The Three-Body Problem
Cixin Liu’s The Three-Body Problem won the Hugo Award in 2015, which is one of the world’s most prestigious awards for science fiction and fantasy. This was the first time that a Chinese writer had won the prize, which seems to show both the increased ability of readers to be able to access works from around the world and, also, the science fiction community’s willingness to embrace the best fiction wherever it comes from and reject the continuation of the right-leaning militaristic and mostly non-inclusive works preferred by the so-called Sad and Rabid Puppies movements. Having said which, it is also true that Liu has abided by many of the tropes widely employed in science fiction, including starting with the first book of a trilogy rather than providing a stand-alone novel.
At its heart, this is a first contact book, with much of the action centring on an exchange of messages with an unknown presence on the (relatively) nearby star of Alpha Centauri. That civilisation was fashioned under very difficult conditions, that of the eponymous three bodies, which are the suns around which the home plane revolves and the gravitational interactions between stars and world. It is well-known from a computational perspective that such a system must be unstable but here it is shown – through an immersive online simulation and game in which the protagonists participate –what kinds of societal impacts living in such a system might have and, therefore, what kind of people might evolve as aa result. It is rare, indeed, for those people to enjoy any extended Goldilocks period (i.e. neither too hot nor too cold) and most people can only survive by being totally dehydrated and stacked with others in the form of a flat, leathery shell. It is not really offering too much of a spoiler to observe that these conditions have had some negative impacts on social relations.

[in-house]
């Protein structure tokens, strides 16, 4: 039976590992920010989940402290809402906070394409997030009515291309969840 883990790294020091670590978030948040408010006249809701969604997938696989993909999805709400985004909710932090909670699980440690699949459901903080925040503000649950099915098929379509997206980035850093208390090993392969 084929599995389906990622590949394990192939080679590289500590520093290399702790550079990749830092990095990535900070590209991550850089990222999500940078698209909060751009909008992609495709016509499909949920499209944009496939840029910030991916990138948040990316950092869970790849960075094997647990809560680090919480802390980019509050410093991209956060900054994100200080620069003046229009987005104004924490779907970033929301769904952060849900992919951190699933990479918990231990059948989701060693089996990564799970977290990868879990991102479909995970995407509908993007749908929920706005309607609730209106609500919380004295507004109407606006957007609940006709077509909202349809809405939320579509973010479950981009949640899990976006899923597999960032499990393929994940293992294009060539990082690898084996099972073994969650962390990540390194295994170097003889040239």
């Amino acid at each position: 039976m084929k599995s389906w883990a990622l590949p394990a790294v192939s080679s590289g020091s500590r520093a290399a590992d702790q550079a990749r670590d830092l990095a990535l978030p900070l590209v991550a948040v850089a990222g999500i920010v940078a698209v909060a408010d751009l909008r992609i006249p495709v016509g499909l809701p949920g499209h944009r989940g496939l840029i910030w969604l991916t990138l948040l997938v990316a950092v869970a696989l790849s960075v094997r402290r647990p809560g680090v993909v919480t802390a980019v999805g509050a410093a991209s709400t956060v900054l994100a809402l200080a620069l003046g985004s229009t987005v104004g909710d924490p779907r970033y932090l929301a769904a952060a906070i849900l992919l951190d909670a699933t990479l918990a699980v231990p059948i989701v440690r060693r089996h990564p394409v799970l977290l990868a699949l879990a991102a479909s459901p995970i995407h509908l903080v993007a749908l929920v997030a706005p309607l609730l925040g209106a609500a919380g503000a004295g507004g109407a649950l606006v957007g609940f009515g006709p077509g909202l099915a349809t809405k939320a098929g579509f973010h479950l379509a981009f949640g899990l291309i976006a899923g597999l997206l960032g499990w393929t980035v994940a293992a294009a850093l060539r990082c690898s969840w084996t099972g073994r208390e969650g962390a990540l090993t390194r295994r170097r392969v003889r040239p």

It is not difficult to see why this has become so successful a book because it contains many fascinating elements, from the first contact tension to the rise and fall of civilisations over extended periods of time. There is also, for the most part, some mystery about the relationship between the various elements that becomes clearer at the end of the book, when what are presumably the conditions for the action of the second book are established. The book itself is readable and enjoyable, although the prose (nicely translated by Ken Liu) is not very poetic but is serviceable enough, as also are the characters, who do the job required of them without ever really convincing that they are actual live human beings. However, that is of course traditionally the case with science fiction and can be ignored. I look forward with anticipation to reading the second and third volumes.